People like you may become your best and most loyal customers.

In fact, the transparent approach is not just limited to small companies. John Legere – the pink t-shirt wearing CEO of T-Mobile – has rejuvenated the company’s growth, all the while being brash, crude, and entirely irreverent. Attractive to some, repulsive to others. But there’s no denying his transparent method of communicating has built a loyal following.

Be yourself, and communicate in language that resonates with your customers, and watch your conversions take off.

5. Important Facts

Now that you’ve described the product and how your customer interacts with it, you need to make sure you’ve included some of the most important facts about the product.

These include things like:

  • Weight
  • Dimensions
  • Specifications
  • Colors
  • Flavors
  • Country of origin
  • Options
  • Care & usage instructions
  • Size charts
  • Technical details
  • Nutrition facts
  • Ingredients
  • Allergens
  • Part numbers
  • Brand name
  • Alternative names

These details will help your customer feel confident in knowing exactly what they are buying and may help with search engine optimization, so you get better rankings.

6. Mobile Friendliness

Smart Insights recently reported that time spent on mobile devices has taken over time spent on desktop devices. The latest data shows that consumers spend 51% of all digital consumption time on mobile.

What does that mean for you?

It means that you need to embrace the mobile commerce movement in the structure of your website and in the way you write your product descriptions. This is important, not only, from a user experience standpoint, but also from a search engine ranking standpoint.

Google recently changed their algorithms to give preference to websites that include a user-friendly mobile experience. In other words… a mobile website or responsive website that looks good on all devices.

How can you write product descriptions that are mobile-friendly?

  • Use shorter sentences and short paragraphs – walls of text are a turn-off when viewing websites on a mobile phone
  • Include bullet points or lists – this allows your visitors to quickly scan the page. Attention spans are short, and it’s rare that visitors actually read all of a page’s content
  • Include the most important information near the top – the most important description and information should be included high on the page, while technical data or details can fall lower

7. Target Keywords

Keywords provide the foundation on which your product page content is built and are a vital part of search engine optimization.

Good keyword usage offers the best opportunity for ranking in Google and other search engines.

Before writing one word, research the best keywords for your product.

The term “Keywords” refers to both single words and keyword phrases.

Keyword research can be as involved or simple as you’d like. The more involved and detailed you get with keyword research, the better chance you will have to rank.

You may want to identify one primary target keyword, along with 1-3 secondary keywords per product.

The primary target keyword might include the product name or brand name. Sometimes, it will be the part number. Or it could be a word that describes your type of product.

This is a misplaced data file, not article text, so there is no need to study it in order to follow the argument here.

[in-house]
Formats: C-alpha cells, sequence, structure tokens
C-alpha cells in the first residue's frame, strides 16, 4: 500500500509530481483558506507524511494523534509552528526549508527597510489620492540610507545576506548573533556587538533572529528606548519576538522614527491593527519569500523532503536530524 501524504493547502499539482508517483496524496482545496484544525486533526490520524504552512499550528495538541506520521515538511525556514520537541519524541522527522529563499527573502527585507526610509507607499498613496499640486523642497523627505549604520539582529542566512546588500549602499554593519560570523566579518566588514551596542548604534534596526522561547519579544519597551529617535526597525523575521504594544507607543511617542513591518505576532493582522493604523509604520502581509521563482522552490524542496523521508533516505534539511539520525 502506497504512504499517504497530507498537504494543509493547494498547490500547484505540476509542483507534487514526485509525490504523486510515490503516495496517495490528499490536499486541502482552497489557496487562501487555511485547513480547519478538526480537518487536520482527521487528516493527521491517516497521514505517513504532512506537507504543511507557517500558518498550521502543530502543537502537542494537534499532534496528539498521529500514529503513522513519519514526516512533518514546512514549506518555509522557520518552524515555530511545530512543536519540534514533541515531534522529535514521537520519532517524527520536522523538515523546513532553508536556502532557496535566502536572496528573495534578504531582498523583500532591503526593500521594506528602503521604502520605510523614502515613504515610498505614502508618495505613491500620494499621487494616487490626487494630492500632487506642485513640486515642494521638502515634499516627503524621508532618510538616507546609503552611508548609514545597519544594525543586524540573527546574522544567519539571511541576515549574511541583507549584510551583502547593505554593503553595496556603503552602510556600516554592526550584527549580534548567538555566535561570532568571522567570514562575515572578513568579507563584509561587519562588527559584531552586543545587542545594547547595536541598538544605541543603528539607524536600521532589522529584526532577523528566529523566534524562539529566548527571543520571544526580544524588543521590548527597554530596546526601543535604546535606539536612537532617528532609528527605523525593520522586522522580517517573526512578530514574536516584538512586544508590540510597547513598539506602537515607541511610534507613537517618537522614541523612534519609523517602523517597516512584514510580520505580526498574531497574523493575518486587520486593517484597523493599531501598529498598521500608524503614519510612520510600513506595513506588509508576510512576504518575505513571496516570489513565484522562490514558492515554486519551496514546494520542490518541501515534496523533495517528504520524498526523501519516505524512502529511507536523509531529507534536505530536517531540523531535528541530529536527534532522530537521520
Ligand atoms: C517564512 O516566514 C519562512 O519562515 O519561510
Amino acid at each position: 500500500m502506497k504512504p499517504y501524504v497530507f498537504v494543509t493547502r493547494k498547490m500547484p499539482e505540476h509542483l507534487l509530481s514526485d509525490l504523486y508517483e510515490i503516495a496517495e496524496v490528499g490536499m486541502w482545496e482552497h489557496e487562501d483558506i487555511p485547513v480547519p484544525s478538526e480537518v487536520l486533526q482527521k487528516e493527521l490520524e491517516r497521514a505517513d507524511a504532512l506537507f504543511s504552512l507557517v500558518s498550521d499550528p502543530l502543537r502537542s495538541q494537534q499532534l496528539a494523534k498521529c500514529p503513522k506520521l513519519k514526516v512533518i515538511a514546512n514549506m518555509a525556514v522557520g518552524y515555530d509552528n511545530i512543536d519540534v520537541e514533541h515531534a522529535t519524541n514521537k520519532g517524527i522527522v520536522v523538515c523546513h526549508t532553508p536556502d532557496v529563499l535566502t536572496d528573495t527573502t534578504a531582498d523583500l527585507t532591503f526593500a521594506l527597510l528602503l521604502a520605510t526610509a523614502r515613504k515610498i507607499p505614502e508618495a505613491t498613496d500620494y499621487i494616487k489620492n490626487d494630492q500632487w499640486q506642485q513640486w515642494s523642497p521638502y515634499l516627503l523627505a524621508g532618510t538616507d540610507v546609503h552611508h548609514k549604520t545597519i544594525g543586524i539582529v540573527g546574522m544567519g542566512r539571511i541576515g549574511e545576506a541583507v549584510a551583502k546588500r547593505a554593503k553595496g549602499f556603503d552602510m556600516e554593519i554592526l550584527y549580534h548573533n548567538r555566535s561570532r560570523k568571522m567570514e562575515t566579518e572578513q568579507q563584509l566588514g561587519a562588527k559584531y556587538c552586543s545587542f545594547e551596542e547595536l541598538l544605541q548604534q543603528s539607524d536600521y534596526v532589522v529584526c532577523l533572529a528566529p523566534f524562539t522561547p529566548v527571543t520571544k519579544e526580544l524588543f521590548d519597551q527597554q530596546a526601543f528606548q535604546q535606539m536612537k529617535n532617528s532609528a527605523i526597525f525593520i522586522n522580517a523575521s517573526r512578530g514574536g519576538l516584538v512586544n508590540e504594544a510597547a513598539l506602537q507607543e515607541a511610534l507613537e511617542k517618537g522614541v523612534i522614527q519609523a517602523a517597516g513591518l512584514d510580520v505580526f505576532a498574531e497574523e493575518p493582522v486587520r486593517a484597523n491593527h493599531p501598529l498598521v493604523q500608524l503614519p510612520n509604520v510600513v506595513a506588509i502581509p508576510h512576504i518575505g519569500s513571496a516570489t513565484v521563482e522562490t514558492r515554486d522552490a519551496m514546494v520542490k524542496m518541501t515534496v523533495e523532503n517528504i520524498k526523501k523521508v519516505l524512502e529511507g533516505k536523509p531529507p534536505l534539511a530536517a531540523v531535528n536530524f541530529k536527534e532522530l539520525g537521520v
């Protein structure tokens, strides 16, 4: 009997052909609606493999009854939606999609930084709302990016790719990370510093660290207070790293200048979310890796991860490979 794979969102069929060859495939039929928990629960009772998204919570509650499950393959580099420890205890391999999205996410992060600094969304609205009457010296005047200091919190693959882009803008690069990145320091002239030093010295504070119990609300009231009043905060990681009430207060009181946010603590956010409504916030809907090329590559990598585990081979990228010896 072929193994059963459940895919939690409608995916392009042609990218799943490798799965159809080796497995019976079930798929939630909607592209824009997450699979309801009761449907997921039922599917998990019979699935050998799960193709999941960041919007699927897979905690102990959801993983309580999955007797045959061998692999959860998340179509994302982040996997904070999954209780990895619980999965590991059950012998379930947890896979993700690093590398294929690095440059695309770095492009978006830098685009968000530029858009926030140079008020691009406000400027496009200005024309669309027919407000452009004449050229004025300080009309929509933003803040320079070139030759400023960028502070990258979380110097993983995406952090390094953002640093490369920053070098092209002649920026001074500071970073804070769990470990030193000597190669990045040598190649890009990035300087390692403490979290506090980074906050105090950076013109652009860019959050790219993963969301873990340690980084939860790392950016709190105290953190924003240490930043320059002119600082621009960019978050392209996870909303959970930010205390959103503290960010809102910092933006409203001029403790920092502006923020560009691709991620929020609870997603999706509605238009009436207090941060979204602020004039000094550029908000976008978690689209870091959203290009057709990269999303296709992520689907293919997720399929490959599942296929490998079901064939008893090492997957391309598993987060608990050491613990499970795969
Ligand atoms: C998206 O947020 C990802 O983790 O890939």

Secondary keywords include additional words or phrases that give a clue to Google about the “commercial intent” of the page. These words may include words like: shipping, coupon, deal, buy, brand name, etc. Be sure to include these words on your page, so Google knows it is a product page where someone can buy vs. an information-only page.

Typically, individual product pages will rank better for long tail keywords. These are typically 3 or more words long.

So, instead of targeting “maxi dress” on the product page, you would target something more specific, such as, “royal blue maxi dress.”

If you are marketing items with part numbers that are regularly used to search for products in your industry, you will want to include the part number as part of your target keyword.

Your primary keyword phrase should be used in the following areas:

  • Product title
  • Product URL
  • Image ALT tags
  • Body copy (high up the page)
  • Meta page title
  • Meta page description
  • Links pointing to the page

If you want to better understand how to do keyword research, read this definitive guide, using the Google Keyword Planner at a bare minimum to select your target keywords.

Bonus Fuel For Your Product Pages

Here are few more elements that can really amp up your product pages. Work these in as you are able.

  • Humor
  • Videos
  • Beautiful Photos
  • FAQ’s
  • Related products
  • Subscription products
  • Product Reviews

See it all in action here.

Now It’s Your Turn

You’ve just learned 7 of my favorite elements to work into your product pages…

Now, it’s time for you to put them into practice on your website.

The task of writing dozens of product descriptions might seem daunting.

Just start with one… and then another. Before you know it, you will have several high-quality product descriptions helping your business grow.

 

About the Author

Russell Frazier is Founder & CEO of Visigility, a digital marketing agency specializing in ecommerce. He’s been called a digital business growth engineer, taking a “whole business” view of client companies when planning growth. Russell’s team has worked with hundreds of ecommerce website owners in the development and marketing of goods and services through proven online strategies that increase website traffic and grow revenue. When he’s not building business or writing, he can be found trail running around Tulsa, Oklahoma or teaching one of his many teenagers how to drive. Contact Russell through his website, www.visigility.com or on LinkedIn.